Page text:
Over the last two months, half a dozen people that I’d spoken with for about fifteen minutes total decided to recommend a book to me: Wheat Belly. They recommended it for two reasons, I’m sure: one, they each knew I was celiac or on a gluten-free diet. Two, they knew I was fat.
The first time someone mentioned it, I downloaded and skimmed the sample of the book. To me, it looked like the typical diet book, full of pseudoscientific claims in addition to some genuine ones.
On Recommending This Book to a Celicac
Here’s what I’ve wanted to say to everyone who’s recommended this book to a celiac:
Do you think a celiac, of all people, has no clue how dangerous wheat can be?
Did you know that my intestines bleed when I accidentally eat a sandwich made with regular bread? That a smaller dose can land me in bed with three days of diarrhea and misery? Or that about half a crouton’s worth can cause me to run a fever for a couple of days? That my thyroid’s mostly shut down (a common co-morbidity) and is now sixteen times normal size? That my supposed “wheat belly” is actually a medication and thyroid side effect?
Did you know that I know people who’ve needed 16 to 26 units of blood (over a course of one to two years) after their diagnosis? That I know people who’ve wound up in the ICU because of celiac-induced anemia?
That I know people who were losing so much weight they could have died?
That I know someone who was being evaluated for a heart transplant before they figured out she had a wheat allergy? (Not celiac, a true allergy.)
Did you know that I have met people who get seizures from small amounts of wheat?
It dissolves our intestines. How much worse could it be, really? I don’t really know of any other analogous food issue.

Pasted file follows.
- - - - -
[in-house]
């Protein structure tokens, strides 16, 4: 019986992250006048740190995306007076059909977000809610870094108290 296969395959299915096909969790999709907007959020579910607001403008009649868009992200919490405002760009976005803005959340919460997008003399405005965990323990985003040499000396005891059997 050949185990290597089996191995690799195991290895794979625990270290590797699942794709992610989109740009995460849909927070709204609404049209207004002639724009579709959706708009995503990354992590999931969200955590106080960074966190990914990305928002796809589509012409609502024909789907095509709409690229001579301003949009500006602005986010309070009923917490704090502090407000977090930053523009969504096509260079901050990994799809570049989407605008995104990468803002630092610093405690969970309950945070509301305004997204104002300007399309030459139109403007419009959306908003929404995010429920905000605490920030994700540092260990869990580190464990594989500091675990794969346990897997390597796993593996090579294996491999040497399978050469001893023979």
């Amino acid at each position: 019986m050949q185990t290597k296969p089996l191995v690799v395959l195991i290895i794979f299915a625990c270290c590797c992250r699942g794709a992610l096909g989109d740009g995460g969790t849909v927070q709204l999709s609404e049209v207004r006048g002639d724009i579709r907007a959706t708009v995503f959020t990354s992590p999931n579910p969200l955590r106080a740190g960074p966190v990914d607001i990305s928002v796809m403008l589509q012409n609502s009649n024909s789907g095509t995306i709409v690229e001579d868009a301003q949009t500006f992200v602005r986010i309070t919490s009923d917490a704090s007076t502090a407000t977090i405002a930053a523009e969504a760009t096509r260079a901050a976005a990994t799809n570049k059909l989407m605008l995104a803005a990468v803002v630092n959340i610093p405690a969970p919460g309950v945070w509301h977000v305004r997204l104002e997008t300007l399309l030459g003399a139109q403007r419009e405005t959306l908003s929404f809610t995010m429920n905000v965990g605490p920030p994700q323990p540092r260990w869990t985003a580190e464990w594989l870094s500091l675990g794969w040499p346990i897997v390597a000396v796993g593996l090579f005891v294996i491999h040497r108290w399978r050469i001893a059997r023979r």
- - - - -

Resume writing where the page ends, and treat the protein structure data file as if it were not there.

On Recommending it as a Diet Book
Look, there are some things I agree with: less sugar, more traditional foods, there are good fats. Except, of course, this diet cuts out swaths of foods that aren’t bad for you. Buckwheat, to take an example, isn’t a grain, and is one of the best vegetarian complete proteins. Why limit it?
But I’m not open to villifying wheat for the 95% of you for whom it does no apparent damage. I do sincerely thank all of you gluten free people for making more food options available to me, but I’ve always stated: if it doesn’t make you feel better or doesn’t improve your medical numbers, I’m not convinced it’s worth the bother.
I’m not convinced that the increase in celiac disease expression is related to eating newer forms of wheat, as claimed in the book. If that increase is related to a single food, it may also be corn or soy. Or, you know, the shift from butter to margarine around WWII. It could be canola oil. It could be that we’re no longer eating much liver. Or lamb. It could be a different answer for different populations.
Other people have done takedowns of the book.
The Only Diet Advice I’ve Ever Heard That’s Worth Following
The first is from Michael Pollan:
Not too much.
The second is one I heard from a friend who’s Japanese, though I’ve never heard it from another Japanese person:
Thirty different foods a day.
One hundred different foods a week.
No, I don’t mean ingredients. I mean foods. Spices count.
It’s an interesting goal.
But avoiding buckwheat, which isn’t a grain, because industrial wheat may be bad for you? That’s crazy talk.
Also, because I apparently have to say this: recommending a diet book to a fat person you have just met and barely know is a dick move.